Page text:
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Kenya: Series of death threats and intimidatory acts against human rights defenders fighting corruption
Human rights defenders struggling against high levels of corruption in the disability sector in Kenya have suffered a series of threats and intimidatory actions since the airing of an investigative documentary exposing this corruption on 28 and 29 July 2012, as well as in the weeks before its airing.
Members of the Kenya Society for the Mentally Handicapped (KSMH), which is leading the combined efforts of a number of organisations to combat corruption in the disability sector, have been particularly targeted.
In addition to the death threats received by a large number of human rights defenders working to defend the rights of disabled persons, a number of other incidents have also occurred in recent weeks giving further rise to fears for their safety. On 9 and 10 August 2012, according to a source considered reliable by KSMH, a plan to kill Ms Edah Maina, Chief Executive Officer of KSMH and a member of the UN Committee on the Rights of Persons with Disabilities, was formulated by officials working in the disability sector.
On 28 July 2012, two men dressed in plain clothes tailed the car of Mr David Wanjama, Chairperson of the Disabled Voters of Kenya Alliance (DVA). Upon finding the human rights defender's brother driving the car, they instructed him to tell David Wanjama to present himself at the Industrial Area Police Station in connection with an alleged accident involving the car. The car was parked outside KSMH offices at the time given for the supposed accident. The men did not identify themselves and stated that they would return in search of David Wanjama.
On the same day, unidentified persons broke into Edah Maina's third floor apartment, disabled the alarm system and disconnected both the mains and the back-up power. Nobody was home at the time of the break-in.
These incidents took place on the day that Part I of the documentary “Inside Story: Masters of Deceit” was first aired on Kenyan television. The documentary reports that funds amounting to KShs 1.8 billion (approximately EUR 17.4 million) allocated to persons with disabilities in 2009, 2010 and 2011 were misappropriated by officials in the National Council of Persons with Disabilities (NCPWD) and the Ministry of Gender, Children and Social Development, with the aid of the umbrella organisation United Disabled Persons of Kenya (UDPK) and its member organisations. The documentary reports on KSMH's efforts to expose this corruption and to ensure that the funds were used for their intended purpose.
Approximately one week prior to the airing of the documentary, Mr Prabhudnas Pattni, Secretary General of the Hindu Council of Africa and a trustee of KSMH, was in a minor car accident when travelling from Kisumu to Nairobi. The accident was caused by an individual or individuals, whose identity is unknown, removing the wheel nuts from one of the rear wheels of his vehicle.
Also around this time, KSMH members and others involved in the fight against corruption began to receive an increasing number of anonymous death threats by phone. These threats forced Ms Josephine Aska, Director of the Central Region Deaf Network, to flee her home. One such threat, received on 20 July, stated as follows: “you and your gang, you should know that this is election time, and if that thing comes out on air, and spoils my chances of running mate with Uhuru, you will disappear like the famous doctor.”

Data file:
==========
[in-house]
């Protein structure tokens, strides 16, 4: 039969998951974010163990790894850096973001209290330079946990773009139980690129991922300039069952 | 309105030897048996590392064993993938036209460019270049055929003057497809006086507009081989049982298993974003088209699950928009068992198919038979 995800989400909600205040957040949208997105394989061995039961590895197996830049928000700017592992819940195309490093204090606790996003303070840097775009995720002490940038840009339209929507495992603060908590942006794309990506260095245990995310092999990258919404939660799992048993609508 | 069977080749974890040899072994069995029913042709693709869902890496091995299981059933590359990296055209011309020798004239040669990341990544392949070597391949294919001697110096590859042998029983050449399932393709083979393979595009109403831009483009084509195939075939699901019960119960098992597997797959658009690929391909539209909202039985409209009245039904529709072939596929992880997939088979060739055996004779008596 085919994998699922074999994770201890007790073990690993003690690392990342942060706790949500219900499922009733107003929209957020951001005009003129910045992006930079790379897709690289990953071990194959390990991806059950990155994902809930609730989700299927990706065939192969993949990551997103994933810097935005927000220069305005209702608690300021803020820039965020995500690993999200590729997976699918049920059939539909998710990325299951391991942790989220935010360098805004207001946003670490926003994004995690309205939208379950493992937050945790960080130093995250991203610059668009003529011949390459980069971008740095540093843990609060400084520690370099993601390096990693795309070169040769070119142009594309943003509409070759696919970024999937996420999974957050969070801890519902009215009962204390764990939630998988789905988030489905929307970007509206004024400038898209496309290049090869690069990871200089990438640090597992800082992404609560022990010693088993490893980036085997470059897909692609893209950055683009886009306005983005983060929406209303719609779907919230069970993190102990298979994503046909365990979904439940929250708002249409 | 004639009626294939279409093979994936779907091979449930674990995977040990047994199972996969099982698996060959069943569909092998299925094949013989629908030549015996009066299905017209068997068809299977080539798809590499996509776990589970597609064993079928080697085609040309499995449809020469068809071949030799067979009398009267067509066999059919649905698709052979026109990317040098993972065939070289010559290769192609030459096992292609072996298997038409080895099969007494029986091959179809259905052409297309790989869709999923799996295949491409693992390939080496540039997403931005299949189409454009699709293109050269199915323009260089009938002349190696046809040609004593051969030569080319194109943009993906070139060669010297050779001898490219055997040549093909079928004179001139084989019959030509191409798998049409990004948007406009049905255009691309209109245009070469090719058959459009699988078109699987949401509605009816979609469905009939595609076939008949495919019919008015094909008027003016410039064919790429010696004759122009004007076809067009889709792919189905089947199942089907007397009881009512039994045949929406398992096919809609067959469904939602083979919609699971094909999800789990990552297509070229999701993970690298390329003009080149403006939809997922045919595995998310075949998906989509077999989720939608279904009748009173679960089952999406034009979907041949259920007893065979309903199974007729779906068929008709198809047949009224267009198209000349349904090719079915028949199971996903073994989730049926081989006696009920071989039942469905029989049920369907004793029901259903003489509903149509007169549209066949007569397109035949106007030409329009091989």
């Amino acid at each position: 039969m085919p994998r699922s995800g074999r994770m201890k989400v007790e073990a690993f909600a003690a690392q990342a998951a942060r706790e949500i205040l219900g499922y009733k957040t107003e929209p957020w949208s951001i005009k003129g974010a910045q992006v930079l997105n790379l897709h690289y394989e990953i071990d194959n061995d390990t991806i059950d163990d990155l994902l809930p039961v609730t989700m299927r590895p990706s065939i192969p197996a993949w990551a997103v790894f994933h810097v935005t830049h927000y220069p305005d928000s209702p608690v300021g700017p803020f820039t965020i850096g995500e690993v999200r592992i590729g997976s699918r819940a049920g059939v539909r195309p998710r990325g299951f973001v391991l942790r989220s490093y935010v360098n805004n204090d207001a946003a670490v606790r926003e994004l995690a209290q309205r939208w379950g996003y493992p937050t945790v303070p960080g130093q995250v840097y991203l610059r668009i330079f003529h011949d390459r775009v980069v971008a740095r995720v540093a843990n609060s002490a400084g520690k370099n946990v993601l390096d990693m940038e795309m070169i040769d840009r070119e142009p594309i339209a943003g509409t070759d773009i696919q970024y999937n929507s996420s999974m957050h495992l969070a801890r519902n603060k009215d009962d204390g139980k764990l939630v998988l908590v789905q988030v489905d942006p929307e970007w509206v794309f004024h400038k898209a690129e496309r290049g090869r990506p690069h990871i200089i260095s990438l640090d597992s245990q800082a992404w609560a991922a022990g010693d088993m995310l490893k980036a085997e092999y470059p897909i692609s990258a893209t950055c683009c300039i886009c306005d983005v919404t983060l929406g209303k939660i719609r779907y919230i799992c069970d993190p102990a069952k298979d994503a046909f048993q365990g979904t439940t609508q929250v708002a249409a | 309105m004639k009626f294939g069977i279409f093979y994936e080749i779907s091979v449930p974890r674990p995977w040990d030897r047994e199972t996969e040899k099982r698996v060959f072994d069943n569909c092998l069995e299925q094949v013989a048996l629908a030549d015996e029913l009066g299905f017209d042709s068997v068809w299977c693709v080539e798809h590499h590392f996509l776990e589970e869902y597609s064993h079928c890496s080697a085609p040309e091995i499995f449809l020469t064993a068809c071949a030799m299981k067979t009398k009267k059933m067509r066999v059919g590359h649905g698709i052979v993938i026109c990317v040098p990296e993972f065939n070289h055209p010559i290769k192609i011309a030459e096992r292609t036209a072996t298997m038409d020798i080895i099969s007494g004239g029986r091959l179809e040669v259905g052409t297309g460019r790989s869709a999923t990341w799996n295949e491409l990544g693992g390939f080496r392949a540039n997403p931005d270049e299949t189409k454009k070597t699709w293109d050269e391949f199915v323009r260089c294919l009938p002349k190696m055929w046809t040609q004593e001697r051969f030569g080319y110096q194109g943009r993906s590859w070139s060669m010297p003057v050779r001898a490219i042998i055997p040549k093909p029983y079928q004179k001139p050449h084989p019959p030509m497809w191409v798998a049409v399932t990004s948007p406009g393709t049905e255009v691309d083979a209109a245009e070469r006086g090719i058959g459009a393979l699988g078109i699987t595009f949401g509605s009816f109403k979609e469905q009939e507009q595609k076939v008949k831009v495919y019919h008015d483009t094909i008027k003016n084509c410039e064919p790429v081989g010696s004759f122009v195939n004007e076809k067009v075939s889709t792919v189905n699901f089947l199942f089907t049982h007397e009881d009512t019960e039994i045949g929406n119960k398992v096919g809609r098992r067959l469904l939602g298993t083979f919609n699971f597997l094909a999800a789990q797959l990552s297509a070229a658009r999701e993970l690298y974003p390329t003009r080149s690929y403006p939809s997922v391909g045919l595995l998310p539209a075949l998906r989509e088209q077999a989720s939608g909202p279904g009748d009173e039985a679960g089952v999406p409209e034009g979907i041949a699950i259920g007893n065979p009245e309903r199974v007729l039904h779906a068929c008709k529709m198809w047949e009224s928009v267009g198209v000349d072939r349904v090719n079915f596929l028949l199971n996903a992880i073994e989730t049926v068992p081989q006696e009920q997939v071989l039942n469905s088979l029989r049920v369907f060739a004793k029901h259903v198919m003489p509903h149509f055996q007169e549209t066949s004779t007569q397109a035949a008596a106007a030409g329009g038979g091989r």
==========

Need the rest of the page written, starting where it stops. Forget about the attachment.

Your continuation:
On 23 July, when the human rights defenders attempted to report these threats to the police, the first officer they approached refused to record the complaints in the Occurrences Book due to the fact that they could implicate a government minister, and the second officer advised them to attempt to report the threats in a rural area where both the complainants and the officer recording the complaints would be less at risk.
This escalation took place after journalists conducted interviews with people affiliated with the NCPWD, UDPK and its member organisations, as well as officials from the Ministry of Gender, Children and Social Development, including Ms Esther Murugi, former Minister for Gender, Children and Social Development, and Ms Naomi Shaban, the current Minister, about the evidence of corruption they had discovered.
This is not the first time that the members of KSMH, and particularly Edah Maina have faced intimidation and death threats for their human rights work. Edah Maina's apartment was broken into after KSMH opened a court action against several government bodies in September 2011 for the alleged misappropriation of funds. Only a torch was stolen in spite of the fact that there were a number of valuable electronic devices in the apartment.
Furthermore, after organising a peaceful demonstration in March 2011 calling for the fair distribution of funds allocated to the Ministry of Gender, Children and Social Development, a series of death threats were made against KSMH members. They were told that they would be beheaded if they left their homes and Edah Maina was threatened that her daughter would be kidnapped.
Front Line Defenders is gravely concerned for the physical and psychological integrity of Edah Maina, David Wanjama, Prabhudnas Pattni and Josephine Aska, as well as that of their families and all those involved in the fight against corruption in the disability sector in Kenya. Front Line Defenders condemns the repeated death threats and other acts of persecution against the aforementioned human rights defenders, and believes that they are solely motivated by their legitimate activities in the defence of human rights.